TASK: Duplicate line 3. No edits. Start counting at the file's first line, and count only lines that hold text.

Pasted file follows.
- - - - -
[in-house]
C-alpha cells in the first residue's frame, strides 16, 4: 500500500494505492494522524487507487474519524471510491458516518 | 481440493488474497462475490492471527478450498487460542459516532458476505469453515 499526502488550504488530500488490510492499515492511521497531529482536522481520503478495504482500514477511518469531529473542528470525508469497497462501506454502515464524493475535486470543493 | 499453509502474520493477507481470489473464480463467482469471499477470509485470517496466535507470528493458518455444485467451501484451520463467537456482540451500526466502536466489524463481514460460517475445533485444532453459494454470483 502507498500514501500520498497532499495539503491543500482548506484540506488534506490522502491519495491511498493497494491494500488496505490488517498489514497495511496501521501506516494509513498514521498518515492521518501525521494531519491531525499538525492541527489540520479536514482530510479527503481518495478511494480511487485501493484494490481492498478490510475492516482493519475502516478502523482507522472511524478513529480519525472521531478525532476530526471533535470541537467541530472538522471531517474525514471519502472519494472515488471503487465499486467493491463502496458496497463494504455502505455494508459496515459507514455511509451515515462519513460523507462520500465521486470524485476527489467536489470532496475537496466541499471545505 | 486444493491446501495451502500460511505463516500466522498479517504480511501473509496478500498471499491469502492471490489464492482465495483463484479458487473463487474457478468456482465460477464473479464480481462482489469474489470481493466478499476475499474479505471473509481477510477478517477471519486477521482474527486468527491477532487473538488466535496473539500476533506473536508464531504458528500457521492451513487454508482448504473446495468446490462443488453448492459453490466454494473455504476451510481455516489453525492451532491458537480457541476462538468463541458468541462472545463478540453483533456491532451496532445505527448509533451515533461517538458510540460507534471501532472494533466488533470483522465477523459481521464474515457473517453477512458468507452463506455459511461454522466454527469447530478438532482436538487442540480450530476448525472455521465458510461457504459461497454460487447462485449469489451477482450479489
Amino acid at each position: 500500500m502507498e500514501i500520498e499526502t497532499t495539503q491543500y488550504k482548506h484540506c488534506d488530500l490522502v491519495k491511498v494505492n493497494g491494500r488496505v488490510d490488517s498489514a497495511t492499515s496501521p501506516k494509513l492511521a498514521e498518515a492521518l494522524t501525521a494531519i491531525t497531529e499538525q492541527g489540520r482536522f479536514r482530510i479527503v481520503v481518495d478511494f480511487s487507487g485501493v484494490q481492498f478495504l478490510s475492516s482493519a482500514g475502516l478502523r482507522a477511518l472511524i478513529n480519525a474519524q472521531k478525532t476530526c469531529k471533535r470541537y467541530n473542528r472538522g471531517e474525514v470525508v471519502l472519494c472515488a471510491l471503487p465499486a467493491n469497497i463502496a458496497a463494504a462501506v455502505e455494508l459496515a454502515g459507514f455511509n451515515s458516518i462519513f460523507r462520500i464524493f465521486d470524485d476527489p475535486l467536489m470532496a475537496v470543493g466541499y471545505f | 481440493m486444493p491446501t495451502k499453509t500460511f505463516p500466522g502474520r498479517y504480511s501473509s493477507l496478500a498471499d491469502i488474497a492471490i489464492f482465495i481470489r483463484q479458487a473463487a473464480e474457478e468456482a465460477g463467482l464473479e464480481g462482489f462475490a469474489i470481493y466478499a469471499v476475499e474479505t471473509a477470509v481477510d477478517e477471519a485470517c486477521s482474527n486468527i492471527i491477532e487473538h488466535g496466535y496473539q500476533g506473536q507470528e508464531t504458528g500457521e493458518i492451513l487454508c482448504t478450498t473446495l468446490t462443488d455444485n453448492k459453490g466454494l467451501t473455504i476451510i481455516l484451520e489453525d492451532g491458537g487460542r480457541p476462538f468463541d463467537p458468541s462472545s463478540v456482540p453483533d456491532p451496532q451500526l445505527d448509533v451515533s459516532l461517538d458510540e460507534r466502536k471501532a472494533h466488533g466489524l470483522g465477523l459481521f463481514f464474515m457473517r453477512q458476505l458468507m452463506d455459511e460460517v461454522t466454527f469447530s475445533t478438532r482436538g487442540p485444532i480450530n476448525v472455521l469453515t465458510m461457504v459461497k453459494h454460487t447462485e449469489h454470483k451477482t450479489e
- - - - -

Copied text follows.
Amino acid at each position: 500500500m502507498e500514501i500520498e499526502t497532499t495539503q491543500y488550504k482548506h484540506c488534506d488530500l490522502v491519495k491511498v494505492n493497494g491494500r488496505v488490510d490488517s498489514a497495511t492499515s496501521p501506516k494509513l492511521a498514521e498518515a492521518l494522524t501525521a494531519i491531525t497531529e499538525q492541527g489540520r482536522f479536514r482530510i479527503v481520503v481518495d478511494f480511487s487507487g485501493v484494490q481492498f478495504l478490510s475492516s482493519a482500514g475502516l478502523r482507522a477511518l472511524i478513529n480519525a474519524q472521531k478525532t476530526c469531529k471533535r470541537y467541530n473542528r472538522g471531517e474525514v470525508v471519502l472519494c472515488a471510491l471503487p465499486a467493491n469497497i463502496a458496497a463494504a462501506v455502505e455494508l459496515a454502515g459507514f455511509n451515515s458516518i462519513f460523507r462520500i464524493f465521486d470524485d476527489p475535486l467536489m470532496a475537496v470543493g466541499y471545505f | 481440493m486444493p491446501t495451502k499453509t500460511f505463516p500466522g502474520r498479517y504480511s501473509s493477507l496478500a498471499d491469502i488474497a492471490i489464492f482465495i481470489r483463484q479458487a473463487a473464480e474457478e468456482a465460477g463467482l464473479e464480481g462482489f462475490a469474489i470481493y466478499a469471499v476475499e474479505t471473509a477470509v481477510d477478517e477471519a485470517c486477521s482474527n486468527i492471527i491477532e487473538h488466535g496466535y496473539q500476533g506473536q507470528e508464531t504458528g500457521e493458518i492451513l487454508c482448504t478450498t473446495l468446490t462443488d455444485n453448492k459453490g466454494l467451501t473455504i476451510i481455516l484451520e489453525d492451532g491458537g487460542r480457541p476462538f468463541d463467537p458468541s462472545s463478540v456482540p453483533d456491532p451496532q451500526l445505527d448509533v451515533s459516532l461517538d458510540e460507534r466502536k471501532a472494533h466488533g466489524l470483522g465477523l459481521f463481514f464474515m457473517r453477512q458476505l458468507m452463506d455459511e460460517v461454522t466454527f469447530s475445533t478438532r482436538g487442540p485444532i480450530n476448525v472455521l469453515t465458510m461457504v459461497k453459494h454460487t447462485e449469489h454470483k451477482t450479489e